Her role in those plays might seem minor because all she did was bring it up, pass it to the wing, and then cut. But compare her play to the recent play of Brown or Johnson and you see a big difference. Bobbitt plays with an energy, awareness, and sense of purpose that the other point guards have not shown this season. It was exactly what the team needed for this offense to work well.
Attacking the zone
Something else that Bobbitt brings to the Sparks that their other guards have not is the ability to penetrate into the teeth of the offense and create scoring opportunities for her teammates. And what I like most about her drives is that she doesn’t “play” with the ball too much – again, she makes very decisive moves has the presence of mind to find the open player once the defense is forced to collapse on her.
Even though she’s not a major scoring threat, once she gets into the middle of the zone with a few dribbles, it puts pressure on the defense to shift its position. When the zone shifts to collapse on one player, it’s much easier to find an open player with an extra pass or two. Bobbitt was able to do that repeatedly and more effectively than Temeka Johnson, who I would argue is as skilled as Bobbitt.
Bobbitt also had an impact on the defensive end by pressuring the ball and just being active on defense. Sure she was over-aggressive sometimes and got some silly fouls, but again, that energy was needed for the Sparks.
You might think that Bobbitt is a defensive liability because of her size. Not so much in a zone defense with 6’5” Leslie, 6’4” Parker, and 6’3” Spencer in the bottom half of the 2-3 zone. The opposing team is relegated to an almost complete dependence on the outside shot because of the length of the Sparks.
Bobbitt’s role within a the Sparks’ zone defense concept is to extend and pressure the ball handler. It completely minimizes the harm of players shooting over her or taking her into the post. She stays in front of ball handlers well and sometimes her on-ball activity is enough to force the ball handler to pass sooner than they want. That might seem small at first, but it can seriously disrupt an offense.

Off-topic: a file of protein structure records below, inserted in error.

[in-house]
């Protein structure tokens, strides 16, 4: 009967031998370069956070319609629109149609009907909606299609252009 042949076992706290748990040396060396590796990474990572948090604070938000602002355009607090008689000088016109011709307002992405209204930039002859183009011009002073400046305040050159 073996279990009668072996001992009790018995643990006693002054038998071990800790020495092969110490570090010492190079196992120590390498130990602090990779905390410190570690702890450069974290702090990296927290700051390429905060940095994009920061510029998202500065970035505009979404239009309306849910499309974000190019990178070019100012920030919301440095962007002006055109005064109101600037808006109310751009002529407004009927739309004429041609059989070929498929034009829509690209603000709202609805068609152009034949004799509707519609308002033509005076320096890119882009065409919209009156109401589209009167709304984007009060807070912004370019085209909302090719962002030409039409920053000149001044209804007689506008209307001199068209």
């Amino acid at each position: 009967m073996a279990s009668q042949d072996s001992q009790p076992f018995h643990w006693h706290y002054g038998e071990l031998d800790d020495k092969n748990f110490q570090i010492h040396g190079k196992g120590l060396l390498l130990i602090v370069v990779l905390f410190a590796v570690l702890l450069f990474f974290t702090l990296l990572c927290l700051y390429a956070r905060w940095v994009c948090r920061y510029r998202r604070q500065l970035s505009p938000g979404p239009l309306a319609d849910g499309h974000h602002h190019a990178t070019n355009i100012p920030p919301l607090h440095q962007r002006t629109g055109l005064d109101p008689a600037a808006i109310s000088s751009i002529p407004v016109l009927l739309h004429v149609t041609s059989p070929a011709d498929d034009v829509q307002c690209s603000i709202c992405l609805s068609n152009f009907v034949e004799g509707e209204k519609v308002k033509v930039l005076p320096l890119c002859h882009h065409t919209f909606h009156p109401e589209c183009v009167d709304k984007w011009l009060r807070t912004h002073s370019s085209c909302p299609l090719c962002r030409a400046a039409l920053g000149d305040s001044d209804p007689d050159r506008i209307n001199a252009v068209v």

With a front line of Leslie, Parker, and Spencer, there’s no reason for the Sparks to play anything but zone and dare opponents to beat them from the outside. In that scheme, Bobbitt works very well as their starting point guard.
Has Bobbitt earned herself a permanent starting role on the Sparks?
Is Bobbitt a perfect lead guard? No -- she certainly has her flaws. But Fisher made another comment about Bobbitt late in the third that I think summarizes her impact on the game.
Bobbitt’s been active all night. And it’s her energy. It’s not about everything that shows up in the stat sheet. You make contributions to the team in the best way that you can. And Shannon has done that by leadership, which is what he’s wanted to see from his backcourt. And she’s also been active on the defensive end and she’s made a couple of shots as well.Bobbitt brings to the point guard position all the things the Sparks seemed to be missing. She's the best thing they have and an excellent fit for the team. Sure she made some rookie mistakes fouling, she turned the ball over a bit, and she probably took too many threes. But I don’t think those negatives outweigh the intangible positives she brought to the team.